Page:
Mitogen-activated protein kinases (MAPKs) are important for intracellular signal transduction and play critical roles in regulating neural plasticity and inflammatory responses. The MAPK family consists of three major members: extracellular signal-regulated kinases (ERK), p38, and c-Jun N-terminal kinase (JNK), which represent three separate signaling pathways. Accumulating evidence shows that all three MAPK pathways contribute to pain sensitization after tissue and nerve injury via distinct molecular and cellular mechanisms. Activation (phosphorylation) of MAPKs under different persistent pain conditions results in the induction and maintenance of pain hypersensitivity via non-transcriptional and transcriptional regulation. In particular, ERK activation in spinal cord dorsal horn neurons by nociceptive activity, via multiple neurotransmitter receptors, and using different second messenger pathways plays a critical role in central sensitization by regulating the activity of glutamate receptors and potassium channels and inducing gene transcription. ERK activation in amygdala neurons is also required for inflammatory pain sensitization. After nerve injury, ERK, p38, and JNK are differentially activated in spinal glial cells (microglia vs astrocytes), leading to the synthesis of proinflammatory/pronociceptive mediators, thereby enhancing and prolonging pain. Inhibition of all three MAPK pathways has been shown to attenuate inflammatory and neuropathic pain in different animal models. Development of specific inhibitors for MAPK pathways to target neurons and glial cells may lead to new therapies for pain management. Although it is well documented that MAPK pathways can increase pain sensitivity via peripheral mechanisms, this review will focus on central mechanisms of MAPKs, especially ERK.
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            Acupuncture analgesia: areas of consensus and controversy.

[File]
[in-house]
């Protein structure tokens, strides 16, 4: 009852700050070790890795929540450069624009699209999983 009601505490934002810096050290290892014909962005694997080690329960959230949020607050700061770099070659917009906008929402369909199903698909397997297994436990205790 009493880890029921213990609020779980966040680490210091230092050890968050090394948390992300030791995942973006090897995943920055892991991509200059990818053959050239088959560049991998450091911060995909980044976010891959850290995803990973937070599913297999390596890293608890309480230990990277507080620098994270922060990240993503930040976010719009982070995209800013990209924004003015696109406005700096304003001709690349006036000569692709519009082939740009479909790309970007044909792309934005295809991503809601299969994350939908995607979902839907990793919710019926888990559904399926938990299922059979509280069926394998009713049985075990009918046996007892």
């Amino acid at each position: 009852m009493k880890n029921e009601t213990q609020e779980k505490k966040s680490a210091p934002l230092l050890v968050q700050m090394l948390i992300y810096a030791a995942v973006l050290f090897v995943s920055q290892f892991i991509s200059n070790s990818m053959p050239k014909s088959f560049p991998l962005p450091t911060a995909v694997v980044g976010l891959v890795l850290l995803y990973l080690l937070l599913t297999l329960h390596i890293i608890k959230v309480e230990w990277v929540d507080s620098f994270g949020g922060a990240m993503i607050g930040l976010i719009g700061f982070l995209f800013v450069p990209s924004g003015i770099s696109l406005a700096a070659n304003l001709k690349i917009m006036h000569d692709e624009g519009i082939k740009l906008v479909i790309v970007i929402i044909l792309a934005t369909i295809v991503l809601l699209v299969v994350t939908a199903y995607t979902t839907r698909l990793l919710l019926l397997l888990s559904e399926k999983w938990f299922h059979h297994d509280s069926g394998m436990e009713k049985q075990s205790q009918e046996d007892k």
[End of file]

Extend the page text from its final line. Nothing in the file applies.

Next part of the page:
Sheng Han (2011)
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              Neurochemical basis of acupuncture analgesia.


                Author and article information

                J Pain Res
                J Pain Res
                Journal of Pain Research
                04 September 2019
                : 12
                : 2663-2672
                [1 ]Department of Anesthesiology and Perioperative Medicine, Xijing Hospital, The Fourth Military Medical University , Xi’an, Shaanxi, People’s Republic of China
                Author notes
                Correspondence: Lize Xiong; Qianzi YangDepartment of Anesthesiology and Perioperative Medicine, Xijing Hospital, The Fourth Military Medical University , 127 Changle West Road, Xi’an, Shaanxi710032, People’s Republic of ChinaTel +86 298 477 1262Email mzkxlz@126.com; qianziyang@hotmail.com

                These authors contributed equally to this work

                © 2019 Li et al.

                This work is published and licensed by Dove Medical Press Limited. The full terms of this license are available at https://www.dovepress.com/terms.php and incorporate the Creative Commons Attribution – Non Commercial (unported, v3.0) License ( http://creativecommons.org/licenses/by-nc/3.0/). By accessing the work you hereby accept the Terms. Non-commercial uses of the work are permitted without any further permission from Dove Medical Press Limited, provided the work is properly attributed. For permission for commercial use of this work, please see paragraphs 4.2 and 5 of our Terms ( https://www.dovepress.com/terms.php).

                Page count
                Figures: 5, References: 38, Pages: 10
                Original Research

                Anesthesiology & Pain management

                inflammatory pain, electroacupuncture, cx3cl1, p38 mapk, cytokine